Well no, you were asked:

    "Show me a historical corporation that got powerful and needed a government to bring it down that wasn't given that power by the government to begin with."

    Google wasn't granted any significant power by the government, nor does it show any real need to be "brought down" (FDA's threatened anti-trust investigation non-withstanding). Incorporated in 1998, it arguably isn't even an "historical corporation" ;-)

    Second, the statement seemed to indicate that the Government 'helped' specific companies by creating incentives for a specific company or industry, at least that is how I read it. In many cases this is true. The government, for example, helped the railroad, phone companies, etc by creating conditions that made it favorable for the company to do something it otherwise would not. In fact the government required it.

    Yes, it granted them significant property rights over the land and a monopoly over the resulting infrastructure. If you're going to do that then you need to properly regulate the companies to ensure they don't abuse the privileged position they've been granted. Unfortunately the government has largely failed to do this and I'm not altogether convinced it is even possible to make this work.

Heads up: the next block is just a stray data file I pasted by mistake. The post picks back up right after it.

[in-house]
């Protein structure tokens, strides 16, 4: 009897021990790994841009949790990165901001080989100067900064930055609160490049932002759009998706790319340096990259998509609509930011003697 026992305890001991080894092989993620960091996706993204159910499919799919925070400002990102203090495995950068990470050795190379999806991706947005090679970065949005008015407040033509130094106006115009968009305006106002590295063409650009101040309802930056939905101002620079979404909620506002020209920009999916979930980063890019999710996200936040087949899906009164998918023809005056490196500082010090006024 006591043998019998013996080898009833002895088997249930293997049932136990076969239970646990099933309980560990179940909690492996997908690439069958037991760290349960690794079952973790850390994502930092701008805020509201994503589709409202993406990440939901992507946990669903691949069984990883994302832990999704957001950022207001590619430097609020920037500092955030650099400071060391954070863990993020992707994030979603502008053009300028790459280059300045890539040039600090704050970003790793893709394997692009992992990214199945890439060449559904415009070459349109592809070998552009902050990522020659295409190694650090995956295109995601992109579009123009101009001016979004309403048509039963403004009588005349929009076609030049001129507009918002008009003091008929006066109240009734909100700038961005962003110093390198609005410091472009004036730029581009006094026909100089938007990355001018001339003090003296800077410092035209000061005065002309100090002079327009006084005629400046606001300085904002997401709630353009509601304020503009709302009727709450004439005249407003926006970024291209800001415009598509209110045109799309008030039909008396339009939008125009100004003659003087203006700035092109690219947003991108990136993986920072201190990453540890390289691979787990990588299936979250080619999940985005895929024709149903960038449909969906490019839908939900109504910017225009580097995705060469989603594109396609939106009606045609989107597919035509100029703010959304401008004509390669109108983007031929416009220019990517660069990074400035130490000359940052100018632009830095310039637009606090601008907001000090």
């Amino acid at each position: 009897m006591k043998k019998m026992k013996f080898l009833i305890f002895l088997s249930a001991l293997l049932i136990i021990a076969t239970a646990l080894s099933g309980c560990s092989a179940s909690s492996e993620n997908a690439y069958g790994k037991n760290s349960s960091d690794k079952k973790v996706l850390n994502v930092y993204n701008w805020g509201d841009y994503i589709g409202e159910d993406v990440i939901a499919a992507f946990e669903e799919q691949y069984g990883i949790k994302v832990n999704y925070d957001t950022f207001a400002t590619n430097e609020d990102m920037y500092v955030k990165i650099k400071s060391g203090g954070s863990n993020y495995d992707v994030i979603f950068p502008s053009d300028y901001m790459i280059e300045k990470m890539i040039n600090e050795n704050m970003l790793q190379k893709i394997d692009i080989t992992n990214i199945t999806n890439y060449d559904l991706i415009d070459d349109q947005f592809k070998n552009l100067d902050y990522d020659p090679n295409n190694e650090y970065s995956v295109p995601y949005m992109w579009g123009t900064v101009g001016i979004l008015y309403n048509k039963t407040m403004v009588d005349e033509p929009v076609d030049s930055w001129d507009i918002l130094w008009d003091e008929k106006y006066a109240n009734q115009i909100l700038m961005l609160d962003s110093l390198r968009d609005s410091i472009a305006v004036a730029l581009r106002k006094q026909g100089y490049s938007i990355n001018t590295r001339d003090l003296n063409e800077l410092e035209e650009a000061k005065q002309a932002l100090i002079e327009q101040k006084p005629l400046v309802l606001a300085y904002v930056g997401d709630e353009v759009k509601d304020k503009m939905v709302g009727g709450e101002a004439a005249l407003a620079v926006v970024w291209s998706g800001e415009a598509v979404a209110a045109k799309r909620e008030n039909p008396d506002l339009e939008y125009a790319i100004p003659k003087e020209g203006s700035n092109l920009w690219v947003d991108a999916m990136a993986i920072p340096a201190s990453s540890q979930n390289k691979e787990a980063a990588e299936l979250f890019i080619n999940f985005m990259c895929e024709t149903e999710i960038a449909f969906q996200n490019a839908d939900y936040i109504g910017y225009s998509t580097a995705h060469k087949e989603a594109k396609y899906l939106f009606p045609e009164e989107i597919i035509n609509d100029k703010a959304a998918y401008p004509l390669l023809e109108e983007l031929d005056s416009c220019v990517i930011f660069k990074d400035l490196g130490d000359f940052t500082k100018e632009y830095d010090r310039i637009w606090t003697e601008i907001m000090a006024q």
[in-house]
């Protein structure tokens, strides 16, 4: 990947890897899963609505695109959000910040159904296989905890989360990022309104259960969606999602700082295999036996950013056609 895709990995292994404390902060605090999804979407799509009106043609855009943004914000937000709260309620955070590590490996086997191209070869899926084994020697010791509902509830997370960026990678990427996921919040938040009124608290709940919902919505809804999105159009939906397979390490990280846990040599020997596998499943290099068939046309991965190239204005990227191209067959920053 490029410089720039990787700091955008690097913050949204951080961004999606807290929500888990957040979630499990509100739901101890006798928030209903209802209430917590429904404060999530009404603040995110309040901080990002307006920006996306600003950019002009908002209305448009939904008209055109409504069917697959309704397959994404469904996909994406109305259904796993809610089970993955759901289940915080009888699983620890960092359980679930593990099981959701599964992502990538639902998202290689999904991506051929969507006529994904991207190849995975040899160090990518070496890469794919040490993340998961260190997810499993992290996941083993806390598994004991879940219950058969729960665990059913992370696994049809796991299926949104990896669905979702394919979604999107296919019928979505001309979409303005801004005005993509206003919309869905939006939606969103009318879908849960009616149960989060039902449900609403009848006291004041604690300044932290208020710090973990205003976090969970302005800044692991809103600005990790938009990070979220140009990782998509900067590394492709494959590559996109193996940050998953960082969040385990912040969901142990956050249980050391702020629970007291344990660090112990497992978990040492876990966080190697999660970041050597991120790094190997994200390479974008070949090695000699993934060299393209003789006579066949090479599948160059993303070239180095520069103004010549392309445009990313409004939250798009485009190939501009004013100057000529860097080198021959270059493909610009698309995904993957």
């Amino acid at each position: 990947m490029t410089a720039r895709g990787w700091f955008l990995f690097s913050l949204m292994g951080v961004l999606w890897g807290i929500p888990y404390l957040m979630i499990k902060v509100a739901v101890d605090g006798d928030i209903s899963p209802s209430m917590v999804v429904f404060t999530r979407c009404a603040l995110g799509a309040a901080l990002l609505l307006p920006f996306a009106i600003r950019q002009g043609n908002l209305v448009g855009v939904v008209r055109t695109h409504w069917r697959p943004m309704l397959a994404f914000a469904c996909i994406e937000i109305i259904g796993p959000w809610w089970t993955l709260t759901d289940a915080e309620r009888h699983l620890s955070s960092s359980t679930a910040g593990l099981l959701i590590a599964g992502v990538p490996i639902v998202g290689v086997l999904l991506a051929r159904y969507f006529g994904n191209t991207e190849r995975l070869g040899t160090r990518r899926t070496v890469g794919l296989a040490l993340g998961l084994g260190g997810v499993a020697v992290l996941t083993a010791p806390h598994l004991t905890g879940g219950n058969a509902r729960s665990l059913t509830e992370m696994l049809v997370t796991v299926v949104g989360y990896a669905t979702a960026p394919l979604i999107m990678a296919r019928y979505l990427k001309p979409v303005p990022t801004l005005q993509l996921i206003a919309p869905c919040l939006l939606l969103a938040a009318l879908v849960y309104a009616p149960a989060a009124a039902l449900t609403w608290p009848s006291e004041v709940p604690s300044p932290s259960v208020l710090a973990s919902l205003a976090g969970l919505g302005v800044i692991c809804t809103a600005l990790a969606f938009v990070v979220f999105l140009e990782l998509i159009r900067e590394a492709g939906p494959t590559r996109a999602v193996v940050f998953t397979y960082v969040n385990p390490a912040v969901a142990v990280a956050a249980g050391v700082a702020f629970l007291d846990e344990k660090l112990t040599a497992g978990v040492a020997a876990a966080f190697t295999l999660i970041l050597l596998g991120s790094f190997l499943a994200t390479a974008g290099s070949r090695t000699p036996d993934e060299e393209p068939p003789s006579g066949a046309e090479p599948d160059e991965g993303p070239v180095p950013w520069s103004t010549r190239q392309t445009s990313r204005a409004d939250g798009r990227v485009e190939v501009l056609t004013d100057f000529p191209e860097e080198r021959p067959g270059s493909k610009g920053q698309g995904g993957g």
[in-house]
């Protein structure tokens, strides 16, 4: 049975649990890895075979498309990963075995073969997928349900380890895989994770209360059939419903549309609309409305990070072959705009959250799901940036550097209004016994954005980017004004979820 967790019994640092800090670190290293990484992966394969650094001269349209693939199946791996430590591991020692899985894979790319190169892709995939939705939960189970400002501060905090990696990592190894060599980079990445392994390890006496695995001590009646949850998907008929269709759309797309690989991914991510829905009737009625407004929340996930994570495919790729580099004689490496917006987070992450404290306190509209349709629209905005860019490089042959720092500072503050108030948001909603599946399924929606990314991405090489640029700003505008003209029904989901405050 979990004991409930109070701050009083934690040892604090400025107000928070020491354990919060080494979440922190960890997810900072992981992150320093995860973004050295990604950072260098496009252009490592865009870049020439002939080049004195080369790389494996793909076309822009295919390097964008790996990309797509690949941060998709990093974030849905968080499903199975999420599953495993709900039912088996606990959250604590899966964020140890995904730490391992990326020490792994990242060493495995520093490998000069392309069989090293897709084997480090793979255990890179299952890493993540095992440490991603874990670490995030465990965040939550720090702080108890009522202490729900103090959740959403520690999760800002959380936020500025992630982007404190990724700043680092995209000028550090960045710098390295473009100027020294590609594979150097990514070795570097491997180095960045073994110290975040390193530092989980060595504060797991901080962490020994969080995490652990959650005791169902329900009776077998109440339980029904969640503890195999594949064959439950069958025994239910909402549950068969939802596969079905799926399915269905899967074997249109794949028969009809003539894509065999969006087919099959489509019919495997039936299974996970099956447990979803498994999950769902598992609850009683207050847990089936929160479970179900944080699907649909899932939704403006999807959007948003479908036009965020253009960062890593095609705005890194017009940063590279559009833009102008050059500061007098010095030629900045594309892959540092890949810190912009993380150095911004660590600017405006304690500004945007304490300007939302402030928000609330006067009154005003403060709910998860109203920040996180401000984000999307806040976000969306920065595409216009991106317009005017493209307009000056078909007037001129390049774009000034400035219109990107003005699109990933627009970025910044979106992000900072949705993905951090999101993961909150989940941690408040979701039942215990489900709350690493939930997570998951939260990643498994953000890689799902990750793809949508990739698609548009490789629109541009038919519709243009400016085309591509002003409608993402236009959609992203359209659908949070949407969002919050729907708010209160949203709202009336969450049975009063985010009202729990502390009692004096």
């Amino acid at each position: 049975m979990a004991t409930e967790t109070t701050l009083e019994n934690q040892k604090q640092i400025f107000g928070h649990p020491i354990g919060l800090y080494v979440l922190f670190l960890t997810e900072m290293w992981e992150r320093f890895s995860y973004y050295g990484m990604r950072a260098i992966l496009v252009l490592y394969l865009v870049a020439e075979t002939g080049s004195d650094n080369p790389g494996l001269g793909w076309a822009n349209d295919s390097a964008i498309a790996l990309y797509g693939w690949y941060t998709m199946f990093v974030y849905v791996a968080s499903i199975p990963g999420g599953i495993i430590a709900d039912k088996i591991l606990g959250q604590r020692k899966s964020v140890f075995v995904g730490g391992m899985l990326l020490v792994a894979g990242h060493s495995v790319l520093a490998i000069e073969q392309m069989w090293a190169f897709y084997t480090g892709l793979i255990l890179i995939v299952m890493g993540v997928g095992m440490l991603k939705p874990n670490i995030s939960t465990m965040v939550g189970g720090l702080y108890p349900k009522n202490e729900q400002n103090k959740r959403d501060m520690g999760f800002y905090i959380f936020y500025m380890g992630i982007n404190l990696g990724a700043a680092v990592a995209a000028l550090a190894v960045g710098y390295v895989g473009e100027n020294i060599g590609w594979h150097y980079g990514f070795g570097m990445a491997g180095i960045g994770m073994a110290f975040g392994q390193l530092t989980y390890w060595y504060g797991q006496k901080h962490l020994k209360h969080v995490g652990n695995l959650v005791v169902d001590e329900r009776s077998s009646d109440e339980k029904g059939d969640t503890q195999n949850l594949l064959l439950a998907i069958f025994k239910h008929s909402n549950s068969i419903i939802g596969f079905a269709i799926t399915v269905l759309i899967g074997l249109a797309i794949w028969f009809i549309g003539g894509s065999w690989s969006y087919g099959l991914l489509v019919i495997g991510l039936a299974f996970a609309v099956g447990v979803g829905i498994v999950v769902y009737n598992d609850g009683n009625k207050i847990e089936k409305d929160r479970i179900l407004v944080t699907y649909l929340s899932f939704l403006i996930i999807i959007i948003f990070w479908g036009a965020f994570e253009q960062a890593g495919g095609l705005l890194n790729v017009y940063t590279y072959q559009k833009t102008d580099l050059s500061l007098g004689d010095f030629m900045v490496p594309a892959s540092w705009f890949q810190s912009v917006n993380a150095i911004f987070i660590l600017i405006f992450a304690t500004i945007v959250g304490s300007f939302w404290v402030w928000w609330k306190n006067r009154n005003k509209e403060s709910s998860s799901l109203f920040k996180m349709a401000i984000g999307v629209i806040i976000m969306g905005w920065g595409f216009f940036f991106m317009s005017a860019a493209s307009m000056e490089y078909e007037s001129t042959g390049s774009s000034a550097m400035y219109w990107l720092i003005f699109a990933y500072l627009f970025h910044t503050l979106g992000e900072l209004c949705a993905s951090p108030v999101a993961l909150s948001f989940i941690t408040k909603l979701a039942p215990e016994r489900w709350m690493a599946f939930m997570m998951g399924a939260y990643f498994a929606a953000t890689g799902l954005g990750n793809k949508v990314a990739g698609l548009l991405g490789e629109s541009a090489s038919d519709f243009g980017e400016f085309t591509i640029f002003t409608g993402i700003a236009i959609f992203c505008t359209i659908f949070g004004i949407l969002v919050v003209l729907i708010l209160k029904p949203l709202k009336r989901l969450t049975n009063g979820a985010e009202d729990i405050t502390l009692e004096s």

The Government did not aim to create a software company (Microsoft) or a smartphone / tablet maker (Apple). Microsoft and Apple did what all companies, and in fact nearly all people do, they exploit an existing situation to their advantage. That is pretty much nature, you find it in plants, animals, and people.

    No argument there - offer someone power and they will take it. It's also clear that they will often abuse it if they can get away with it, particularly in the case of corporations whose only motive is profit. I don't have any magic solutions to this problem, but identifying it as a problem has to be the first step.

    Government attempts, often wrong headed to be sure, to level the playing field. The problem, especially today, is that the game is changing nearly daily and the laws don't. Any person or company can, and will use that to their advantage.

    The problem is, nearly every example that appears on this site is an example of the government tipping the playing field in favour of someone, or failing to level the playing field when it is clear that they need to do so. Some of it is down to glacial reaction speeds, sure, but often it is down to people or corporations with government granted power and influence using said power to their unfair advantage.